We've had three sat navs during the past few years but this TomTom GO720 is the best we've tried. At the time it cost £209.99 but the price doesn't seem to have dropped although I suspect they can be purchased from eBay or Amazon sellers. It comes in a smart box which contains all sorts of information booklets telling you how to use it to it's best advantage. The booklets include how to connect to the PC if required, how to use, safety and services & accessories. T The booklet on how to use the satnav is very clear to understand plus there are diagrams and troubleshooting sections. The actual device is as shown in the picture and included are the following - - the screen - the car charger - home clock - windscreen holder - traffic receiver Initially the charger needs 2 hours to charge then it's ready to go. We're very pleased with it because (so far) we've managed to get from A -B with no major problems. Having read the manual it does a lot more than we need it for - eg it includes 'fun features' but basically we only need it for navigation. The screen is a good size to view by both the driver and the front seat passenger. It gives a clear picture of where you've been and where you're heading plus any new traffic jams/ major roadworks etc. It is clear to view at night as well as during the day which, in my opinion, is very important. Although it comes with a USB lead which enables it to be connected to the computer, we've only used this a couple of times, as there's been no need. Another good thing about this TomTom is the fact it warns you where speed cameras are situated - I wouldn't suggest for one moment buying this for that reason, but it does help the driver keep an eye on his/ her speed. We chose a woman's voice as hers sounded the most friendly! Her instructions are clear and concise and plenty of notice is given eg when approaching roundabouts etc. You can't alter information whilst the car is in motion which I guess is sensible but it's easy enough to change it when stationary if you decide to change your route. Loading it is simple and straightforward once you've used it a couple of times which means you don't have to keep referring to the handbook. In conclusion therefore, I'd say this is a good reliable sat nav to invest in and is well worth having a look at.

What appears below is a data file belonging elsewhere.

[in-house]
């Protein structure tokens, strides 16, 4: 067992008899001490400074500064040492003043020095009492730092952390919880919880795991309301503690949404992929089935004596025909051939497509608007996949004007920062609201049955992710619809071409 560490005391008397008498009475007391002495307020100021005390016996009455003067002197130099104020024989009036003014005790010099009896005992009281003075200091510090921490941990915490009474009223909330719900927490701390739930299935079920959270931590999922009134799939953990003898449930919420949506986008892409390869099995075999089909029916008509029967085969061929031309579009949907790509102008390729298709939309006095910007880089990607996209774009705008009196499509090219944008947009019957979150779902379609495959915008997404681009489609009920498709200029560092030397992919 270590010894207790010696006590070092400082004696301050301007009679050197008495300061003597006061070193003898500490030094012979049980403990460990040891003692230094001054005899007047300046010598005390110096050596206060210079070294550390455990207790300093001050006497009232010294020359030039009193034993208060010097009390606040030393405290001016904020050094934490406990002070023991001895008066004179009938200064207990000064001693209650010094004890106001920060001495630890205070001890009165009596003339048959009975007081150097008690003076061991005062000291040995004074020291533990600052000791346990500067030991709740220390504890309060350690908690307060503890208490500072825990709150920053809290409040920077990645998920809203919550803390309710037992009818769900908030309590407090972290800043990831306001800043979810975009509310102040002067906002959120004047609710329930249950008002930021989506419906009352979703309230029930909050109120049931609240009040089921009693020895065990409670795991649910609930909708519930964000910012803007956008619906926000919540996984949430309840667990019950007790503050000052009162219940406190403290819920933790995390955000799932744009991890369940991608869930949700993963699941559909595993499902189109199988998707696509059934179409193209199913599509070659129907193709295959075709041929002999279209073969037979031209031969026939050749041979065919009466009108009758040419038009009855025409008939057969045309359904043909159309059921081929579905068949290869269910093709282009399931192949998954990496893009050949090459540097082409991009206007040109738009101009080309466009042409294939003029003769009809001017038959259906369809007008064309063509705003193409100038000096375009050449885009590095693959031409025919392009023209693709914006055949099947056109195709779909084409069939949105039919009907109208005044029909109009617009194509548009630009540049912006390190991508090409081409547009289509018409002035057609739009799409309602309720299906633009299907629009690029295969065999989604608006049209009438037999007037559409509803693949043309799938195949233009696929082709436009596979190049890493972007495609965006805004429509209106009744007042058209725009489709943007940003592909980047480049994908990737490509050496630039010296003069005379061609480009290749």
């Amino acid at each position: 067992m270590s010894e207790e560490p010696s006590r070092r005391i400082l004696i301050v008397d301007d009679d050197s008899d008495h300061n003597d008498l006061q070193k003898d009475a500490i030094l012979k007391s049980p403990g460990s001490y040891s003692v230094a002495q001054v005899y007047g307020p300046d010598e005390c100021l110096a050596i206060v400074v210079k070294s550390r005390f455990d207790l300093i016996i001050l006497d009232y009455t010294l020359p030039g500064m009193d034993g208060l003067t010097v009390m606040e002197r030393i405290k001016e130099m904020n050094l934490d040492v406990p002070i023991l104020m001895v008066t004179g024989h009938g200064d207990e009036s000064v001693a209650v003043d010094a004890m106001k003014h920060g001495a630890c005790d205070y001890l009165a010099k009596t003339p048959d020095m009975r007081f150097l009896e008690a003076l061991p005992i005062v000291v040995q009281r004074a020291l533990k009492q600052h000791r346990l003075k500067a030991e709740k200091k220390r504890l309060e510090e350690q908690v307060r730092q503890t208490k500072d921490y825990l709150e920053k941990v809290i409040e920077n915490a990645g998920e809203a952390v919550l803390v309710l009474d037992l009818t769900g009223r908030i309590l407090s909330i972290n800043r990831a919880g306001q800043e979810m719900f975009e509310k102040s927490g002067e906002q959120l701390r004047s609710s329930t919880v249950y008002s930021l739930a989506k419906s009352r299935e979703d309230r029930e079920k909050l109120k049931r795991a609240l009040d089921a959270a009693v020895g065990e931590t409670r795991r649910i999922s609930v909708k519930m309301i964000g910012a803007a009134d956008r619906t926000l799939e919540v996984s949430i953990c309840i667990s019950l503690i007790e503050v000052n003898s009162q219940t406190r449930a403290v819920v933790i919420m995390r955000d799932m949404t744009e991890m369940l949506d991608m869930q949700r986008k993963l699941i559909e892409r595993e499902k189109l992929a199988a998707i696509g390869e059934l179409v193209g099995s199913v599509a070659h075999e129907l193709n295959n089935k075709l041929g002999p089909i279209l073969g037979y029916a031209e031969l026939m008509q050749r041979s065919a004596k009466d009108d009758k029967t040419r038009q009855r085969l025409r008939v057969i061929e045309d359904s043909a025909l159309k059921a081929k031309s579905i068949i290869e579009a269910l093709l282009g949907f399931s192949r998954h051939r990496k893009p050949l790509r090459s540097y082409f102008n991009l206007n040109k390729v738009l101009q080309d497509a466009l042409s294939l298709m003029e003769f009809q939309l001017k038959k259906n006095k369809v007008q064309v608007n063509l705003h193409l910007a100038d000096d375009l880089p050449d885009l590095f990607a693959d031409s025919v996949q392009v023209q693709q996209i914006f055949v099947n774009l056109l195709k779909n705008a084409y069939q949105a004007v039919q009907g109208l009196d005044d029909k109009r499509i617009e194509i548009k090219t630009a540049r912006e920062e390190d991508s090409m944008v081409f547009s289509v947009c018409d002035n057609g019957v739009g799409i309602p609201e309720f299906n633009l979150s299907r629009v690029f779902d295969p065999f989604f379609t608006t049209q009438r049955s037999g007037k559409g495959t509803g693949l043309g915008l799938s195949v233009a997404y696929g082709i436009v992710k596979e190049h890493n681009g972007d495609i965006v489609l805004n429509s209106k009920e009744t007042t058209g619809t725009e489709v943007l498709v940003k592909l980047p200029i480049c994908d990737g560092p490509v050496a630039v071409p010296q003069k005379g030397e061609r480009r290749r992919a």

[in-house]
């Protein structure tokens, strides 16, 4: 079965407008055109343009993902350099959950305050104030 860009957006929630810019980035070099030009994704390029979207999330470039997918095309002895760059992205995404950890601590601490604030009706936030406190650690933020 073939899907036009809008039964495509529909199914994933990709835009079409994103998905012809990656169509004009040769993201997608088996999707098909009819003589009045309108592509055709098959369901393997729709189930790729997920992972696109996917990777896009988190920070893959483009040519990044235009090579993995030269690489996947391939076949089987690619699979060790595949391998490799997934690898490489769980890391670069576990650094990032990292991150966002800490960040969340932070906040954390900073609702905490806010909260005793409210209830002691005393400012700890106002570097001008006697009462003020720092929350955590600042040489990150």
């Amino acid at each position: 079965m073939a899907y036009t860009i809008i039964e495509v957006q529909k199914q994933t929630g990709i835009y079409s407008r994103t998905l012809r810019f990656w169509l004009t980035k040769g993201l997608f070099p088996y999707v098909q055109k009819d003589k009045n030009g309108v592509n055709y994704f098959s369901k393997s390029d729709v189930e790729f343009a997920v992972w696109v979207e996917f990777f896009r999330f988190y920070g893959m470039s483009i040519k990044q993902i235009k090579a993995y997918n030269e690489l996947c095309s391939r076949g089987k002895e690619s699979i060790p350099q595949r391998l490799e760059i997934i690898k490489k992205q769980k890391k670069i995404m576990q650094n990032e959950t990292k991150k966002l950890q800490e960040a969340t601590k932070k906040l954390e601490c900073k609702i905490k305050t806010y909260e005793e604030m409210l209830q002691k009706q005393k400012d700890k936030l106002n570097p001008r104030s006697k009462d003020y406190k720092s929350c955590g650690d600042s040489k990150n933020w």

We've had quite a few sat navs in our family, from built-in to smartphone varieties, but the one my dad always relies on is his TomTom Go 720. The sav nav itself is fairly small and can be attached to the windscreen easily enough, yet for some reason my dad prefers to keep it in the space next to the handbrake. The sat nav has a fairly big screen so it's possible for both driver and a passenger to keep an eye on the navigation. The sat nav has a menu screen for various options, including different settings for the maps and routes, voice control and even a built-in music player. Although at first it appears well-organised, the menu items are very generically labelled and even after using it over a few years, it does take trial and error to actually find the setting you want to change. Many of the settings are cosmetic, for example you can choose between a few different voices and whether you want a car or an arrow to represent you. You can also decide whether you want a flat view or a 3D view, and whether you want night mode (a different colour scheme) on. Petrol stations are clearly marked, as are some points of interest. Passing a university will also show a cap symbol and produce a 'DONG' which could be quite useful. The sat nav has maps and routes for all of the UK, and I believe at least Europe as well as my dad has driven there and used it once or twice I think. Setting a route is simple - just enter the address/postcode and decide whether you want the fastest or the shortest route (personally I don't see why I have to choose between the two when clearly you want both, but whatever). The sat nav will then say 'Your route is being calculated', which normally only takes a few seconds, and then 'You can commence your journey'. On the journey there's a good balance of directions - there's not constantly repeating instructions as you get with some sat navs (e.g. the free Nokia software), and I'd say there's a good level of telling you what you need to know. Some instructions are slightly strange, particularly 'Please turn half left off the square', and using it in Swindon is something of a nightmare as all you seem to hear is 'roundabout roundabout roundabout' - but that's Swindon's fault more than the sat nav's! The reason that my dad loves this sat nav is because it tells you where the speed cameras are. You can choose how far in advance you want to be warned about them, and what sound and volume you want to represent them. They also show up on the screen with the road sign symbol of a camera, which is useful to directly pinpoint it on occasion. Even on familiar routes you can't always be sure whether cameras are on or off, so my dad tends to stick the sat nav on even when he knows where he's going (for example Manchester to Nottingham). The sat nav comes with a USB lead so you can connect it to your computer and download updates and extras. To be honest we've only done this a couple of times but it's fairly straightforward. One thing to point out is that the TomTom doesn't let you input a route whilst the car is in motion. One one hand this is a good safety feature; on the other it's annoying if a passenger (me) wants to input a route, especially if we know part of the journey but not the last few details. The only real disadvantage of this sat nav (other than that it's been slightly surpassed by more modern versions) is the charging lead. To charge the sat nav from your car is easily done by the cigarette lighter; however my dad's cable has worn down over time and stopped charging the sat nav. It has lasted a few years though. Unfortunately, a replacement is expensive from TomTom themselves - but you can pick up a replacement for only a few pounds from Amazon, which we did and it works just as well, if not better than the original. Just make sure you're picking out the right charger for your sat nav. Despite being several years old now, this sat nav hasn't come down much in price and is available from Amazon at the princely sum of £209.99, although as I write this you can get a second hand one there for around £135 including postage. As there are lots to choose from on the market these days, I would definitely advise shopping around before you make a decision. If you have a Nokia smartphone it's also worth trying out their free sat nav software, though it is a bit limited in terms of settings. If you want a dedicated sat nav than this is a pretty good choice.